detailed document for the attorney general's consideration. that does not mean that it will become public. it does not tell us what will become public because barr is -- is limited by the regulations that govern him. and barr will have to decide what can be made public. of course, the house will have to make a determination what do we subpoena, how do we get our hands on this. that's how jaworsky made its way to the house in the watergate era. the house judiciary committee subpoenaed it, and the d.c. circuit, the court of appeals here in washington, approved that subpoena and ordered the documents turned over. we could see that here. >> which is i believe it's judge beryl howell. i was reading too much yesterday, who is presiding over the mueller case. there's that whole piece of it. let me play this -- this is what the president said moments ago from the oval office. >> release the mueller report, have you spoken to -- >> no, i haven't. >> you've had nothing -- >> i have not. >> do you expect to?
>> at some point i guess i'll be talking about it. you know, the nice part -- it was no collusion. it was no obstruction, there was no anything. that's the nice part. there was no phone calls, no nothing. we have -- i won the race because i was a better candidate than she was. had nothing to do with russia. and everybody knows it's a hoax. it's one of the greatest hoaxes ever perpetrated on the country. i look forward to seeing the report. if it's an honest report, it will say that. if it's not an honest report it won't. >> he's referring to the mueller report. nelson, what are his lawyers both inside the white house, outside the white house, what are they telling him do you think? >> any good lawyer will prepare his client for the worst. and then prepare for best. if anybody has the courage to tell him what they fear might be coming, those could be sobering conversations. it's pretty clear that the
president has not always followed the advice of his lawyers. in fact, he seems rarely to follow the advice of his lawyers. and so you could just imagine a situation where the lawyers inside the white house are busy preparing for what could be a bombshell. it could be a nothing burger it could be somewhere in between. without knowing how their client is going to react or how to keep their client's thumbs off of his phone. >> nelson cunningham, thank you so much for all of that. i appreciate it. >> thank you. >> again, the news from shimon procopez a moment ago saying there were thoughts that the mueller report would be coming out next week. now according to shimon and his sourcing, it won't be next week. the special counsel's office doesn't want to step on the toes of the white house in this big trip to vietnam next week. i want you to listen to what the president said about his labor secretary who a judge found broke the law in this sweetheart deal. >> mr. president, do you have concerns about the labor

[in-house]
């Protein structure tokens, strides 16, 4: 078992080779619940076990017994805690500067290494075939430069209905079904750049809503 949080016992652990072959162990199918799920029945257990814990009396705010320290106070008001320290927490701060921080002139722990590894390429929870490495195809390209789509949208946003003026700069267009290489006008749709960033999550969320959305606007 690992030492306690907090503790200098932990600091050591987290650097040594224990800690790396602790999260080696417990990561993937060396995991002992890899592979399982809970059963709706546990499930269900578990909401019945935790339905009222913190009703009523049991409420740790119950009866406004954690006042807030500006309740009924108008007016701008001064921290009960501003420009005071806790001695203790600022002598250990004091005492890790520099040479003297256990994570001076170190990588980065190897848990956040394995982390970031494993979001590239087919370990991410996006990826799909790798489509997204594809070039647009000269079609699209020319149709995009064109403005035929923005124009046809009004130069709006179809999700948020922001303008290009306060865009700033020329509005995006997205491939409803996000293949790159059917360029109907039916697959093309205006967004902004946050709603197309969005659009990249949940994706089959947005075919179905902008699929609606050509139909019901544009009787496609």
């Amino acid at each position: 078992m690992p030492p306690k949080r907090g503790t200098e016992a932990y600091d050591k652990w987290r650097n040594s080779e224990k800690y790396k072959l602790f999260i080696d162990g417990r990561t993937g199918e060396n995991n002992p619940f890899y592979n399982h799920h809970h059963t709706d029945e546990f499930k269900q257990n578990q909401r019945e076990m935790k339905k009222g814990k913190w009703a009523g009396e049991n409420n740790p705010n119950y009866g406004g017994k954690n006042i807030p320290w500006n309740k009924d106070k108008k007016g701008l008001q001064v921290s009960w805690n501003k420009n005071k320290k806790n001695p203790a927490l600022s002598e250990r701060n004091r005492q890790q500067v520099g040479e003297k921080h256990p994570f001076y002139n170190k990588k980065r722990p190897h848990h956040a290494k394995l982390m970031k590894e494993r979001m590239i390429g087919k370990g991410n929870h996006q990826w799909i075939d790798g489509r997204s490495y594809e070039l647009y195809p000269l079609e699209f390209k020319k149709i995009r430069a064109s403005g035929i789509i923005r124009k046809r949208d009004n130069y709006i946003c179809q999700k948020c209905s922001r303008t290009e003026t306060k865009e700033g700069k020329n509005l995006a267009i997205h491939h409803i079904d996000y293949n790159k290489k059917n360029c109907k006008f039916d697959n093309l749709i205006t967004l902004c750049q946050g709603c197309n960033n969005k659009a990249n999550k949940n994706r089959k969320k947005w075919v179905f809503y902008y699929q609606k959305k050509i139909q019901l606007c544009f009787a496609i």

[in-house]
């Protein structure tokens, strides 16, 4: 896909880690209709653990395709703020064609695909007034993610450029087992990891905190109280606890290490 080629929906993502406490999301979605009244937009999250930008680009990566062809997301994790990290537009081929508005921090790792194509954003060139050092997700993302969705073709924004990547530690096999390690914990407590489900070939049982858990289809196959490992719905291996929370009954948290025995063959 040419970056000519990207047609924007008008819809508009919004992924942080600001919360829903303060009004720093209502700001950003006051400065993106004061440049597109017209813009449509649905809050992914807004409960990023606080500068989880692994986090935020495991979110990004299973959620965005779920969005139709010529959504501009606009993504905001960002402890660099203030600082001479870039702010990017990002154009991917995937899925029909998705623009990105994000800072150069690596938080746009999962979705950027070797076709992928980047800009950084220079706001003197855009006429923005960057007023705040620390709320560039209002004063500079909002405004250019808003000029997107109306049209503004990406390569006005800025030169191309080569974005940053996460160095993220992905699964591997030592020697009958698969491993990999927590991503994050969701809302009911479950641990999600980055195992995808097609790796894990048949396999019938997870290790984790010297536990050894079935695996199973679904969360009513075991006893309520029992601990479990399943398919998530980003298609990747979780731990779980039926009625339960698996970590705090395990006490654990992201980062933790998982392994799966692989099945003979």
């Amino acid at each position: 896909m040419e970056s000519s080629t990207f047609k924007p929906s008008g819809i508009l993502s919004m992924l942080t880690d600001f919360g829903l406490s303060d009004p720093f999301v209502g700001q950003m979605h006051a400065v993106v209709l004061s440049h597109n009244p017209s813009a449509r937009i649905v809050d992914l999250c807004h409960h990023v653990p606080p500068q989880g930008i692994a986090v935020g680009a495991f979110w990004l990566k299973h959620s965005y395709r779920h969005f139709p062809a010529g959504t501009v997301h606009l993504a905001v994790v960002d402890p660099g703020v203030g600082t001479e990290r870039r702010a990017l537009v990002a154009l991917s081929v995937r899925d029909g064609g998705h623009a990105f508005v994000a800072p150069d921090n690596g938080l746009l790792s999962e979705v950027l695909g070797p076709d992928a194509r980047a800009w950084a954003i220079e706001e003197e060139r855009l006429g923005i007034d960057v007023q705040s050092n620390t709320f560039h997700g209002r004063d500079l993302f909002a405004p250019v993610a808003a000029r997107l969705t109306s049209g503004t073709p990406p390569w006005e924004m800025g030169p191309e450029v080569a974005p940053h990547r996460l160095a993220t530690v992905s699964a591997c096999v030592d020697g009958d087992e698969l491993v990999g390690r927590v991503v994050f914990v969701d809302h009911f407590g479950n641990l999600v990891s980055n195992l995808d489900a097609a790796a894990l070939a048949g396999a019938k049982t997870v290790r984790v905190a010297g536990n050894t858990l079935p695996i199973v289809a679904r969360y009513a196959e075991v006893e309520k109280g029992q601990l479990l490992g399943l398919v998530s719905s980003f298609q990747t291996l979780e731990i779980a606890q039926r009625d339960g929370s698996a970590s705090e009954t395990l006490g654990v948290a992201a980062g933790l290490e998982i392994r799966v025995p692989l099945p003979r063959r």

secretary in the epstein case? >> i don't know too much about it. i kbhees doknow he's done a gre job as labor secretary. that seems like a long time ago. he's been a fantastic labor secretary. that's all i can tell you about him. that's all i know. >> what about the charges against bob kraft? >> okay. doug high is with me. do you think the -- the labor secretary is going to resign? >> i don't think -- at least in the short term. the one thing we've learned over all the scandals we've seen in washington or in virginia is that if a politician hunkers down, unless they are told directly that you need to resign by their boss, in this case trump telling the secretary to resign, they're not going anywhere. that's a very different world than we were in just two or three years ago. but that's where politics are right now. >> okay. we're going to talk to this investigative journalist who had been doing so much reporting on epstein and the plea agreement and how it related back to the
labor secretary and the fact he had been appointed. how this looks in washington, the fact this person is still in the job. it's just -- we wait for the developments. i want to switch gears. i was talking to nelson cunningham about the news about mueller. i'm sure everybody's paying attention to when will the report come out, what will bill barr do, the new a.g., the house could subpoena this report. what do you think? >> it shows -- we knew that next week was going to be chaotic. now we know it's going to be slightly less chaotic. more things are coming. it seems almost an hourly basis. we're prepared for them to do on fridays. it's less absolutely chaotic than it was an hour ago. still, washington is going to be out of control next week. and some of this actually i think benefits trump. you know, when everything is so chaotic, it's very hard to focus on any one thing.